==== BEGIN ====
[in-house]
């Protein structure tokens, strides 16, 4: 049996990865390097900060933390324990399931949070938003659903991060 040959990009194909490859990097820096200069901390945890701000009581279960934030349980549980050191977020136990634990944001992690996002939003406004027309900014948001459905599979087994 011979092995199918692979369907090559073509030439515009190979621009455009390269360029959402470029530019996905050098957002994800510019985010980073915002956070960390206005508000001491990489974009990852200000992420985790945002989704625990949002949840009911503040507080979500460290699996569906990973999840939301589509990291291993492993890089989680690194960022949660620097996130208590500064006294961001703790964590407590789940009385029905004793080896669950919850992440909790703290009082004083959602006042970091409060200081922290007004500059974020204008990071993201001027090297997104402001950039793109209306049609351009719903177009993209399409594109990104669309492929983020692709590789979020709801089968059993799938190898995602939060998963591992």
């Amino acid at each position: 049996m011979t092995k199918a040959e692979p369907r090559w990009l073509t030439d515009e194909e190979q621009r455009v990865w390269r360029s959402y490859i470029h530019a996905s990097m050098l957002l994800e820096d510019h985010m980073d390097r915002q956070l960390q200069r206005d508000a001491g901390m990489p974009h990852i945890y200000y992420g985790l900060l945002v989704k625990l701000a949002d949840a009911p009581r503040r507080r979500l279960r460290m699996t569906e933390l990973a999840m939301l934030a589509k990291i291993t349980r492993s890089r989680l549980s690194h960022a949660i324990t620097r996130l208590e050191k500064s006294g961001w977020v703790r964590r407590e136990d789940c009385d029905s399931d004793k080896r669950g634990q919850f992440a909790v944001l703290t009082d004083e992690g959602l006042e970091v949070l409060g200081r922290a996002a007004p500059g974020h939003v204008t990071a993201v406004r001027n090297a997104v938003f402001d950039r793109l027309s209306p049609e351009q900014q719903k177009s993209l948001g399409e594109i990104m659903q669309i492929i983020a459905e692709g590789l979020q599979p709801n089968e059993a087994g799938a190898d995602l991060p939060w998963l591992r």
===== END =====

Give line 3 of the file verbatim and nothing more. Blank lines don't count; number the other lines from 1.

């Amino acid at each position: 049996m011979t092995k199918a040959e692979p369907r090559w990009l073509t030439d515009e194909e190979q621009r455009v990865w390269r360029s959402y490859i470029h530019a996905s990097m050098l957002l994800e820096d510019h985010m980073d390097r915002q956070l960390q200069r206005d508000a001491g901390m990489p974009h990852i945890y200000y992420g985790l900060l945002v989704k625990l701000a949002d949840a009911p009581r503040r507080r979500l279960r460290m699996t569906e933390l990973a999840m939301l934030a589509k990291i291993t349980r492993s890089r989680l549980s690194h960022a949660i324990t620097r996130l208590e050191k500064s006294g961001w977020v703790r964590r407590e136990d789940c009385d029905s399931d004793k080896r669950g634990q919850f992440a909790v944001l703290t009082d004083e992690g959602l006042e970091v949070l409060g200081r922290a996002a007004p500059g974020h939003v204008t990071a993201v406004r001027n090297a997104v938003f402001d950039r793109l027309s209306p049609e351009q900014q719903k177009s993209l948001g399409e594109i990104m659903q669309i492929i983020a459905e692709g590789l979020q599979p709801n089968e059993a087994g799938a190898d995602l991060p939060w998963l591992r």